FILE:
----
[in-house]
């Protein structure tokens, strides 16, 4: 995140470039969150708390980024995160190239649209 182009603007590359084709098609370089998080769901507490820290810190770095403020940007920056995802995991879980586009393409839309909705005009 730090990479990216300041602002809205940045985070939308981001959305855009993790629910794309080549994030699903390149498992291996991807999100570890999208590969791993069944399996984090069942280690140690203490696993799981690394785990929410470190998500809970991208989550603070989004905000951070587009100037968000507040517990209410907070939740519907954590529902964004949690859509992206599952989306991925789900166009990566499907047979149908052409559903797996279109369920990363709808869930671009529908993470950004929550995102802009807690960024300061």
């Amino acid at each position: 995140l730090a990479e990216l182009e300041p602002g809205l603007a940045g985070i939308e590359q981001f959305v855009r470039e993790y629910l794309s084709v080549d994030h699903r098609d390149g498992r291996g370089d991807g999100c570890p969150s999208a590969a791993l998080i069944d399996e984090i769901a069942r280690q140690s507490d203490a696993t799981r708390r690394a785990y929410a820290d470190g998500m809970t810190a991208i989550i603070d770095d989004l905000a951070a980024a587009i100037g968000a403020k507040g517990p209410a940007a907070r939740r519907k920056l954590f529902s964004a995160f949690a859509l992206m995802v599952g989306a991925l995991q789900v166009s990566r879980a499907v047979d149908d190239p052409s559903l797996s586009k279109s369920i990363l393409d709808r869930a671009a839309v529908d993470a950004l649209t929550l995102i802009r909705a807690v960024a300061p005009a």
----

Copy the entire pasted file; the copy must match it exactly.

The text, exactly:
[in-house]
């Protein structure tokens, strides 16, 4: 995140470039969150708390980024995160190239649209 182009603007590359084709098609370089998080769901507490820290810190770095403020940007920056995802995991879980586009393409839309909705005009 730090990479990216300041602002809205940045985070939308981001959305855009993790629910794309080549994030699903390149498992291996991807999100570890999208590969791993069944399996984090069942280690140690203490696993799981690394785990929410470190998500809970991208989550603070989004905000951070587009100037968000507040517990209410907070939740519907954590529902964004949690859509992206599952989306991925789900166009990566499907047979149908052409559903797996279109369920990363709808869930671009529908993470950004929550995102802009807690960024300061």
């Amino acid at each position: 995140l730090a990479e990216l182009e300041p602002g809205l603007a940045g985070i939308e590359q981001f959305v855009r470039e993790y629910l794309s084709v080549d994030h699903r098609d390149g498992r291996g370089d991807g999100c570890p969150s999208a590969a791993l998080i069944d399996e984090i769901a069942r280690q140690s507490d203490a696993t799981r708390r690394a785990y929410a820290d470190g998500m809970t810190a991208i989550i603070d770095d989004l905000a951070a980024a587009i100037g968000a403020k507040g517990p209410a940007a907070r939740r519907k920056l954590f529902s964004a995160f949690a859509l992206m995802v599952g989306a991925l995991q789900v166009s990566r879980a499907v047979d149908d190239p052409s559903l797996s586009k279109s369920i990363l393409d709808r869930a671009a839309v529908d993470a950004l649209t929550l995102i802009r909705a807690v960024a300061p005009a």